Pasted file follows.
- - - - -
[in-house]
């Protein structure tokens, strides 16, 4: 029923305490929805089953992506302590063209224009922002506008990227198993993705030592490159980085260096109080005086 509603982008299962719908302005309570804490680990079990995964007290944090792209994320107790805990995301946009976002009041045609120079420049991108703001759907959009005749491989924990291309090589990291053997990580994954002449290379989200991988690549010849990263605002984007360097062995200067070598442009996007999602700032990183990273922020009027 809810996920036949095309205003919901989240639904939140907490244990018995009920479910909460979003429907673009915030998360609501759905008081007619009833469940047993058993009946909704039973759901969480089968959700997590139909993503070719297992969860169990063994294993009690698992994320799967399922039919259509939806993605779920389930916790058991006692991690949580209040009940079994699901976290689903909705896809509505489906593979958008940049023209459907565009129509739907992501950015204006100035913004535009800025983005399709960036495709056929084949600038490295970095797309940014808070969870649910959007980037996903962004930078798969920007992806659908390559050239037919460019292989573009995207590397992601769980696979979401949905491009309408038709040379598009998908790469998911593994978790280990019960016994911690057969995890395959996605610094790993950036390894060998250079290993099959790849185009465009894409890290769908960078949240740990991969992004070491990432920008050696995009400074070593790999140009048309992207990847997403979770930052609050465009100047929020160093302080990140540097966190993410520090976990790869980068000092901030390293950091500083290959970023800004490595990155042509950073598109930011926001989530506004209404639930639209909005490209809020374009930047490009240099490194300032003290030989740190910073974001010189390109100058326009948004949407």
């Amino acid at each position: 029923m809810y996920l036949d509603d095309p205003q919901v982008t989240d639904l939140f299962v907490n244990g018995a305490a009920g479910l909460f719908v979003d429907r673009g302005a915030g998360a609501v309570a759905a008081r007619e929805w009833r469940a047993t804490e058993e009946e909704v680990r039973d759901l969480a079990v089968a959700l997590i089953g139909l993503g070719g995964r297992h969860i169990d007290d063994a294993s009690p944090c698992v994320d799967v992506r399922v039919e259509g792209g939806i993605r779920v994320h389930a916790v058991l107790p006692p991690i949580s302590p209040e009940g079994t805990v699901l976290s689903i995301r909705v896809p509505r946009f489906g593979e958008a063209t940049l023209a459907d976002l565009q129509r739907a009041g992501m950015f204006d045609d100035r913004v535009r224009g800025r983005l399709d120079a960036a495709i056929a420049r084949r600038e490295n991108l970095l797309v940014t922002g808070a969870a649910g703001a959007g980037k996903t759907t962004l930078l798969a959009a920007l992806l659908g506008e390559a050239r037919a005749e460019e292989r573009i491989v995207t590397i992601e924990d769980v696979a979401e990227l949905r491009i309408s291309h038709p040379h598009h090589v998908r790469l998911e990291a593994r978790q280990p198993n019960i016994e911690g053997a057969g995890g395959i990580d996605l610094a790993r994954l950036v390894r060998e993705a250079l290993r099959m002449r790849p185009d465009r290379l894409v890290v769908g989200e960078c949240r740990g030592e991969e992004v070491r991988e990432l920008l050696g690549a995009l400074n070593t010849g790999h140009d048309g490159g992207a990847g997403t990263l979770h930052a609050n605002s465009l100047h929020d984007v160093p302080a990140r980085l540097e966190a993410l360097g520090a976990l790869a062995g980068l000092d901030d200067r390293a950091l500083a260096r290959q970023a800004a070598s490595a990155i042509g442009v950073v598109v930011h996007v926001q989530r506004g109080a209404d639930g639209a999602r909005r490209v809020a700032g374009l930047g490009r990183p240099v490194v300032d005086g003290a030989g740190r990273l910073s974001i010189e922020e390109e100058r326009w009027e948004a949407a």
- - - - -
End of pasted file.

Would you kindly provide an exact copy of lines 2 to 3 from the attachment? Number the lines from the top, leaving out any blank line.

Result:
């Protein structure tokens, strides 16, 4: 029923305490929805089953992506302590063209224009922002506008990227198993993705030592490159980085260096109080005086 509603982008299962719908302005309570804490680990079990995964007290944090792209994320107790805990995301946009976002009041045609120079420049991108703001759907959009005749491989924990291309090589990291053997990580994954002449290379989200991988690549010849990263605002984007360097062995200067070598442009996007999602700032990183990273922020009027 809810996920036949095309205003919901989240639904939140907490244990018995009920479910909460979003429907673009915030998360609501759905008081007619009833469940047993058993009946909704039973759901969480089968959700997590139909993503070719297992969860169990063994294993009690698992994320799967399922039919259509939806993605779920389930916790058991006692991690949580209040009940079994699901976290689903909705896809509505489906593979958008940049023209459907565009129509739907992501950015204006100035913004535009800025983005399709960036495709056929084949600038490295970095797309940014808070969870649910959007980037996903962004930078798969920007992806659908390559050239037919460019292989573009995207590397992601769980696979979401949905491009309408038709040379598009998908790469998911593994978790280990019960016994911690057969995890395959996605610094790993950036390894060998250079290993099959790849185009465009894409890290769908960078949240740990991969992004070491990432920008050696995009400074070593790999140009048309992207990847997403979770930052609050465009100047929020160093302080990140540097966190993410520090976990790869980068000092901030390293950091500083290959970023800004490595990155042509950073598109930011926001989530506004209404639930639209909005490209809020374009930047490009240099490194300032003290030989740190910073974001010189390109100058326009948004949407």
């Amino acid at each position: 029923m809810y996920l036949d509603d095309p205003q919901v982008t989240d639904l939140f299962v907490n244990g018995a305490a009920g479910l909460f719908v979003d429907r673009g302005a915030g998360a609501v309570a759905a008081r007619e929805w009833r469940a047993t804490e058993e009946e909704v680990r039973d759901l969480a079990v089968a959700l997590i089953g139909l993503g070719g995964r297992h969860i169990d007290d063994a294993s009690p944090c698992v994320d799967v992506r399922v039919e259509g792209g939806i993605r779920v994320h389930a916790v058991l107790p006692p991690i949580s302590p209040e009940g079994t805990v699901l976290s689903i995301r909705v896809p509505r946009f489906g593979e958008a063209t940049l023209a459907d976002l565009q129509r739907a009041g992501m950015f204006d045609d100035r913004v535009r224009g800025r983005l399709d120079a960036a495709i056929a420049r084949r600038e490295n991108l970095l797309v940014t922002g808070a969870a649910g703001a959007g980037k996903t759907t962004l930078l798969a959009a920007l992806l659908g506008e390559a050239r037919a005749e460019e292989r573009i491989v995207t590397i992601e924990d769980v696979a979401e990227l949905r491009i309408s291309h038709p040379h598009h090589v998908r790469l998911e990291a593994r978790q280990p198993n019960i016994e911690g053997a057969g995890g395959i990580d996605l610094a790993r994954l950036v390894r060998e993705a250079l290993r099959m002449r790849p185009d465009r290379l894409v890290v769908g989200e960078c949240r740990g030592e991969e992004v070491r991988e990432l920008l050696g690549a995009l400074n070593t010849g790999h140009d048309g490159g992207a990847g997403t990263l979770h930052a609050n605002s465009l100047h929020d984007v160093p302080a990140r980085l540097e966190a993410l360097g520090a976990l790869a062995g980068l000092d901030d200067r390293a950091l500083a260096r290959q970023a800004a070598s490595a990155i042509g442009v950073v598109v930011h996007v926001q989530r506004g109080a209404d639930g639209a999602r909005r490209v809020a700032g374009l930047g490009r990183p240099v490194v300032d005086g003290a030989g740190r990273l910073s974001i010189e922020e390109e100058r326009w009027e948004a949407a």